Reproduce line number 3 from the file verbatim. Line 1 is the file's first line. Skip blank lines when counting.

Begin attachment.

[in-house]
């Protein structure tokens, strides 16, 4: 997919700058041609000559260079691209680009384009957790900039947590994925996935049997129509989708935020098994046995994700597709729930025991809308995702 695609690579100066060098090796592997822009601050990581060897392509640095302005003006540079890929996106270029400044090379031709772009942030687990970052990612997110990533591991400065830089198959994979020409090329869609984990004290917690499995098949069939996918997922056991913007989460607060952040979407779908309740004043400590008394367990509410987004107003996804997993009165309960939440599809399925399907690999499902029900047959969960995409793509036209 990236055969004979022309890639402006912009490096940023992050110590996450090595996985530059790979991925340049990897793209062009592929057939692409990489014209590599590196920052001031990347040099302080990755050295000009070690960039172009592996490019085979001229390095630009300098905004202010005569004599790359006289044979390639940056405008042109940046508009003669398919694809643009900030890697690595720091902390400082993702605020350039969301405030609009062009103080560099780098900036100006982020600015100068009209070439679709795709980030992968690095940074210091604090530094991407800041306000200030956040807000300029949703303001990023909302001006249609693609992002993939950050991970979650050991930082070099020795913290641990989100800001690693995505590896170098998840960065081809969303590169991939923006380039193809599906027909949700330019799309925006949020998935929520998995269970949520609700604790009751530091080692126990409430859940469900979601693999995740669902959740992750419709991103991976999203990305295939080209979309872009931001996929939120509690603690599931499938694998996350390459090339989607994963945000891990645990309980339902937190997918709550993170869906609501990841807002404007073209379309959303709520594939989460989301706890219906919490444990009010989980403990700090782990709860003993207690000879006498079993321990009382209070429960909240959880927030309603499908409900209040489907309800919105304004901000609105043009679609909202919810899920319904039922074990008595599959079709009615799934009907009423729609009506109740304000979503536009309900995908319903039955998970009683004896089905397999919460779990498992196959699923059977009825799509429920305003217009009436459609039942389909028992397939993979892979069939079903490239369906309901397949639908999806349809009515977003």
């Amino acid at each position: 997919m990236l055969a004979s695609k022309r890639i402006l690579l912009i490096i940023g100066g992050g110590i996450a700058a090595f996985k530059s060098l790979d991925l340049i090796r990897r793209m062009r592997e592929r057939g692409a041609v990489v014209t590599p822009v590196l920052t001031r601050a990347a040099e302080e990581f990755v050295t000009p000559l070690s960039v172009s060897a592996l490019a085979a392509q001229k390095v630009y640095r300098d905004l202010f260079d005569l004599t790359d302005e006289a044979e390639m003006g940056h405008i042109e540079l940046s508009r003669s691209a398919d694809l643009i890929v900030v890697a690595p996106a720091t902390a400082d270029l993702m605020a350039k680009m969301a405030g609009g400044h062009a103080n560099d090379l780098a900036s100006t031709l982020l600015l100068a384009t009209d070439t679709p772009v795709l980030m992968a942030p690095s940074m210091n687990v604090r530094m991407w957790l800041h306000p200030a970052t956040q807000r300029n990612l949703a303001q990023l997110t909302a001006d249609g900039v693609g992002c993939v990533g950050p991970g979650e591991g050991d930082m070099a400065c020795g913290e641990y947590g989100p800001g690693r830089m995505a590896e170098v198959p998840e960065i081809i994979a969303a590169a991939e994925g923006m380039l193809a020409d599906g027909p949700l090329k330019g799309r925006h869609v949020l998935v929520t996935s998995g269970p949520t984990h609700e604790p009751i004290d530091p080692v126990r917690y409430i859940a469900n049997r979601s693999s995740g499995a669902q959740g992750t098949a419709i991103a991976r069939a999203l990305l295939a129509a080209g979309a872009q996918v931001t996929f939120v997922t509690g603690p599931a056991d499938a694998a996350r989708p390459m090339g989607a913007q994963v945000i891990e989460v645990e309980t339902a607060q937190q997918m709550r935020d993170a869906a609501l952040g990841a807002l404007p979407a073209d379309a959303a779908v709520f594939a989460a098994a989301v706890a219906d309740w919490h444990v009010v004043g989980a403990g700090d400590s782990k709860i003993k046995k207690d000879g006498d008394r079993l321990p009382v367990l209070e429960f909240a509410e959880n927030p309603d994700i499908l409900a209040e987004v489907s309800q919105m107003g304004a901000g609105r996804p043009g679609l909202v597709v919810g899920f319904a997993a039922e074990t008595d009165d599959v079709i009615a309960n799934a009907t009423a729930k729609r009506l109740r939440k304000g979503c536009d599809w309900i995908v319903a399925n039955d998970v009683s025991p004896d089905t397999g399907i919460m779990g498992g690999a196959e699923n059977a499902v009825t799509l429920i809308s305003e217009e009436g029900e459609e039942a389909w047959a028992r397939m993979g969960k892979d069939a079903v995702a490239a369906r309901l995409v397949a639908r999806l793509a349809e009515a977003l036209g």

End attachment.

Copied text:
């Amino acid at each position: 997919m990236l055969a004979s695609k022309r890639i402006l690579l912009i490096i940023g100066g992050g110590i996450a700058a090595f996985k530059s060098l790979d991925l340049i090796r990897r793209m062009r592997e592929r057939g692409a041609v990489v014209t590599p822009v590196l920052t001031r601050a990347a040099e302080e990581f990755v050295t000009p000559l070690s960039v172009s060897a592996l490019a085979a392509q001229k390095v630009y640095r300098d905004l202010f260079d005569l004599t790359d302005e006289a044979e390639m003006g940056h405008i042109e540079l940046s508009r003669s691209a398919d694809l643009i890929v900030v890697a690595p996106a720091t902390a400082d270029l993702m605020a350039k680009m969301a405030g609009g400044h062009a103080n560099d090379l780098a900036s100006t031709l982020l600015l100068a384009t009209d070439t679709p772009v795709l980030m992968a942030p690095s940074m210091n687990v604090r530094m991407w957790l800041h306000p200030a970052t956040q807000r300029n990612l949703a303001q990023l997110t909302a001006d249609g900039v693609g992002c993939v990533g950050p991970g979650e591991g050991d930082m070099a400065c020795g913290e641990y947590g989100p800001g690693r830089m995505a590896e170098v198959p998840e960065i081809i994979a969303a590169a991939e994925g923006m380039l193809a020409d599906g027909p949700l090329k330019g799309r925006h869609v949020l998935v929520t996935s998995g269970p949520t984990h609700e604790p009751i004290d530091p080692v126990r917690y409430i859940a469900n049997r979601s693999s995740g499995a669902q959740g992750t098949a419709i991103a991976r069939a999203l990305l295939a129509a080209g979309a872009q996918v931001t996929f939120v997922t509690g603690p599931a056991d499938a694998a996350r989708p390459m090339g989607a913007q994963v945000i891990e989460v645990e309980t339902a607060q937190q997918m709550r935020d993170a869906a609501l952040g990841a807002l404007p979407a073209d379309a959303a779908v709520f594939a989460a098994a989301v706890a219906d309740w919490h444990v009010v004043g989980a403990g700090d400590s782990k709860i003993k046995k207690d000879g006498d008394r079993l321990p009382v367990l209070e429960f909240a509410e959880n927030p309603d994700i499908l409900a209040e987004v489907s309800q919105m107003g304004a901000g609105r996804p043009g679609l909202v597709v919810g899920f319904a997993a039922e074990t008595d009165d599959v079709i009615a309960n799934a009907t009423a729930k729609r009506l109740r939440k304000g979503c536009d599809w309900i995908v319903a399925n039955d998970v009683s025991p004896d089905t397999g399907i919460m779990g498992g690999a196959e699923n059977a499902v009825t799509l429920i809308s305003e217009e009436g029900e459609e039942a389909w047959a028992r397939m993979g969960k892979d069939a079903v995702a490239a369906r309901l995409v397949a639908r999806l793509a349809e009515a977003l036209g």